KANSAS CITY, Mo. -- What has been a law in the state of Kansas for three years, only needs the governor's signature to become a law across the state line.
Since 2015, Missouri has been working on a bill that would help first responders better cope with trauma or stress they encounter everyday on the job.
"Today, we just found out that a child shot a cop, and in Texas we had a child walk into a school this morning and shoot students," said Brad Lemon, President of Kansas City Fraternal Order of Police.
Lemon said it is days like these that make a first responders job even more stressful.
"There are things going on in today's society that are new and difficult to deal with," said Lemon.
In his nearly 27 years working in law enforcement, Lemon said first responders have not always been able to openly talk about what they've experienced. He said many fear others won't see them as fit for the job.
"You don't go to work and talk about it because god forbid somebody think you might need help," said Lemon.
After three years of hard work, House Bill 1355, or the "Peer Counseling Bill," has passed in both the Senate and the House. The bill is currently on it's way to Missouri Governor Eric Greitens desk to be signed.
"First responders across the state needed a mechanism to be able to talk to their peers in a privileged setting to help real conversations and feel comfortable to say, I think I really need help," said Lemon.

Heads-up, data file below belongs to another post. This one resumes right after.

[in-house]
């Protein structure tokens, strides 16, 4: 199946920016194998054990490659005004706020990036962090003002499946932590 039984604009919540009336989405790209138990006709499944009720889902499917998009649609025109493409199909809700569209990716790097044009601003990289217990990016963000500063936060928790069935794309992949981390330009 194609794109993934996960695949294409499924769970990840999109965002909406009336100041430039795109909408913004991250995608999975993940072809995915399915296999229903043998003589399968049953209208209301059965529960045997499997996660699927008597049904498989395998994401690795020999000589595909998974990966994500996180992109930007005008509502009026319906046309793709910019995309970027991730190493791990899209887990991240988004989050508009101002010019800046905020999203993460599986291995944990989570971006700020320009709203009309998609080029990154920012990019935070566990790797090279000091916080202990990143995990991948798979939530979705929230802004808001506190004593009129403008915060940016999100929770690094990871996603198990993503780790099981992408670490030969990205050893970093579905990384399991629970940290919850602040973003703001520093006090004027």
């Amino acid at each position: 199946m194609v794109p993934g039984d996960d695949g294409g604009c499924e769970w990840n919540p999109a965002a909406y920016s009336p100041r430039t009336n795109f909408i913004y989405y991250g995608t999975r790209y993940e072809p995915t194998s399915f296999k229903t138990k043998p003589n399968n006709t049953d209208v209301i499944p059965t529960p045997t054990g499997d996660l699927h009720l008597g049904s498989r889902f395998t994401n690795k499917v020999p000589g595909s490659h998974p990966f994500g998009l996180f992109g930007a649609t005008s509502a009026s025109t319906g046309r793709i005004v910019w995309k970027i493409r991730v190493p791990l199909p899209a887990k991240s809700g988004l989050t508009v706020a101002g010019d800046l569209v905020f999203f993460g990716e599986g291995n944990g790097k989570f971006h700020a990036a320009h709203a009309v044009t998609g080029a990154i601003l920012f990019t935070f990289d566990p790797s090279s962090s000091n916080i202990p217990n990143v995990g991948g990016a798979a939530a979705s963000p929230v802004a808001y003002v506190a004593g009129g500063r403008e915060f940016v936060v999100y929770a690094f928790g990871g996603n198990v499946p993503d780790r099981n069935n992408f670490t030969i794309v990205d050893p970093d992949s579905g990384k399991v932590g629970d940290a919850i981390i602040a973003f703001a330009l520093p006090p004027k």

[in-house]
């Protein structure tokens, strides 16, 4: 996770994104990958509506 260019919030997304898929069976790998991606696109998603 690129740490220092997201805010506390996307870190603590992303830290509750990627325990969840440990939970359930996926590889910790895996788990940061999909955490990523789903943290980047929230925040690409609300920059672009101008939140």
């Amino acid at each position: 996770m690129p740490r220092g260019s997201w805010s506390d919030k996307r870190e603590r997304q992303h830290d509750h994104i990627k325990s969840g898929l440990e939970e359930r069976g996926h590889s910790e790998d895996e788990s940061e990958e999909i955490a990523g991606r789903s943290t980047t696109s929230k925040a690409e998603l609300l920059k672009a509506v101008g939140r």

The law will allow first responders to talk to a peer counselor in confidence with anything they may be struggling with.
"Our intent is to hear them, understand what they're going through, help them for what we can help them through, and then get them to the trained professionals who can do the bulk of the work that needs to be done," said Lemon.
Once the bill is signed, it would become a law on August 28, 2018.
"Come August 29th, I hope that we'll have a policy in place with the police department and hope to be a model for other departments in the area that haven't been able to get their policies up to speed yet," said Lemon.
Lemon said just because first responders are called on a lot of similar scenes, that does not make them immune.
"You know, if we can save just one person, I mean, the bill worked," said Lemon.
Currently, Missouri is the only state in the country that does not provide peer counseling for first responders.